This fiery celebration takes place in mid-March each year in and around Himure Hachimangu Shrine in the city of Omihachiman, Shiga Prefecture.
In preparation for the festival, the thirteen neighborhoods that once surrounded the castle of the famed 16th century warlord Oda Nobunaga, construct elaborate floats from straw, bamboo and paper – competing for the best float prize. It’s one of Japan’s deadliest festivals. Once the winner is decided, they are all ceremoniously burned. While the floats go up in smoke with sparks flying, men with made up faces dance wildly in close proximity to the flames. If you’re hanging around the Shiga area, you might also be able to catch the Hikiyama Festival which runs a few days later.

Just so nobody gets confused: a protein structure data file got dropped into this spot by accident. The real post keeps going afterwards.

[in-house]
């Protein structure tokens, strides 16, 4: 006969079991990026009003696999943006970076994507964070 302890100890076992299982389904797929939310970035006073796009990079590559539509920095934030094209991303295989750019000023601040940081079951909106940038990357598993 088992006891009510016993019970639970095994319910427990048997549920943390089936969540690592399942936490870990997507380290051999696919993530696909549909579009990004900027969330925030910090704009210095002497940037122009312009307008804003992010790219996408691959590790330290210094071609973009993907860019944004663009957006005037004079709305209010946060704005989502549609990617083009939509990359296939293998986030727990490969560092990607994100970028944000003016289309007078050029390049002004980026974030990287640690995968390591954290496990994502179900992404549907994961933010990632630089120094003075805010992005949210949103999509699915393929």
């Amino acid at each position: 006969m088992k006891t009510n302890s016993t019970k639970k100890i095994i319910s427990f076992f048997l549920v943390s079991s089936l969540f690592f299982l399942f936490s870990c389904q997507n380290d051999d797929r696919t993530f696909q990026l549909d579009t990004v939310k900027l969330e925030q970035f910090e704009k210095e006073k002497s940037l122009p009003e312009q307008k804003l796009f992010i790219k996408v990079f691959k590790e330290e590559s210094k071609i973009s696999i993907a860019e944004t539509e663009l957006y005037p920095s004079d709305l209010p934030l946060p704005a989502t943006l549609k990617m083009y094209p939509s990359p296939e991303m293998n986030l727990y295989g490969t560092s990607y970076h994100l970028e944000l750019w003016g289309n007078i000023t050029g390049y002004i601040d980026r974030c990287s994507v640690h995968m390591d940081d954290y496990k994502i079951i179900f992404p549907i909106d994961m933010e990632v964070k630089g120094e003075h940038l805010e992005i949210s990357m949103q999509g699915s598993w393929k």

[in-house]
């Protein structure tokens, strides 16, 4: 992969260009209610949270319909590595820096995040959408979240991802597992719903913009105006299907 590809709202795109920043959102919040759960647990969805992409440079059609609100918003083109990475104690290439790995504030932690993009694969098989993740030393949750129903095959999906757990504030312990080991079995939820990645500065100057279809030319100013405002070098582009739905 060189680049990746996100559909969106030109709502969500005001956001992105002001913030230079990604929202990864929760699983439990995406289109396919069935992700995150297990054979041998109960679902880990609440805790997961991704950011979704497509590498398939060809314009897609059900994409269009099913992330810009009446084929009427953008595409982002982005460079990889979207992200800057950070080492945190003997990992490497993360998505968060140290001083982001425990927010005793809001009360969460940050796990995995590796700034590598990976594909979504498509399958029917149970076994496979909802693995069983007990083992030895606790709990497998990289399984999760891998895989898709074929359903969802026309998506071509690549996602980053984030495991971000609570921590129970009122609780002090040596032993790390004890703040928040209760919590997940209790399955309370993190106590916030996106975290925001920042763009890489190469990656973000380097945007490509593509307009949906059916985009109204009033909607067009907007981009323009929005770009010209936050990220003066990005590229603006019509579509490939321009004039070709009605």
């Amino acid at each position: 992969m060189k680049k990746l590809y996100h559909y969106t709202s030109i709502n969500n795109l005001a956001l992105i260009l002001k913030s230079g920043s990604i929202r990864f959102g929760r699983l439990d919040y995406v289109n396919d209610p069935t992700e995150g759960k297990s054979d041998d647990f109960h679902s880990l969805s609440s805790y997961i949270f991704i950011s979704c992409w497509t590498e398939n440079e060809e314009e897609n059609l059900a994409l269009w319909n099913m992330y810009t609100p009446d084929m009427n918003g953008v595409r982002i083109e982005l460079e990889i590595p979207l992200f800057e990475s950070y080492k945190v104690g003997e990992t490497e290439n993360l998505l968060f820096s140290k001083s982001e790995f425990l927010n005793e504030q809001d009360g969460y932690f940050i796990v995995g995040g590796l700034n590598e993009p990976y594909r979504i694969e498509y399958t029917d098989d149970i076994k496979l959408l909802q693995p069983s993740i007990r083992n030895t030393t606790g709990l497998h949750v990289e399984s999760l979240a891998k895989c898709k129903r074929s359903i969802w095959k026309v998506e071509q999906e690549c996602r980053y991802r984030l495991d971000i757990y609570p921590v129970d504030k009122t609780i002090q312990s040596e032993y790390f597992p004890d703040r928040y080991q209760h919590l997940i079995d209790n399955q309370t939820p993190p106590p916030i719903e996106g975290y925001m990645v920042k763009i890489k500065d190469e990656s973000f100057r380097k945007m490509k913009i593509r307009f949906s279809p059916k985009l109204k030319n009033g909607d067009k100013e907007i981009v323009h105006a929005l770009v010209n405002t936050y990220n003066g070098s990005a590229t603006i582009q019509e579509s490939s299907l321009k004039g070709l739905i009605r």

Take a seat on the Miyakawa river in Ise for one of the three biggest fireworks festivals in Japan. There are over 10,000 fireworks to be launched and pyrotechnicians from across the country attend to show off their skills. This […]
Compared to other festivals around the country, with only 3,000 fireworks, the Nagoya Port Fireworks Festival seems relatively small. Despite this, the scenic location for the event and its proximity to Nagoya attract a spectator audience of approximately 370,000 people.
Hakata Gion Yamasaka is a festival with a 750 year history that features fundoshi (that ever popular festival garment) clad men race elaborately decorated floats that weigh in at 1 ton. The event is one of Fukuoka’s largest with approximately […]
As a port, Kuchinotsu began to flourish upon the arrival of the European traders. The town owes much to the sea so each year a Marine Festival is held. The festival is now a one-day event with stalls and entertainment […]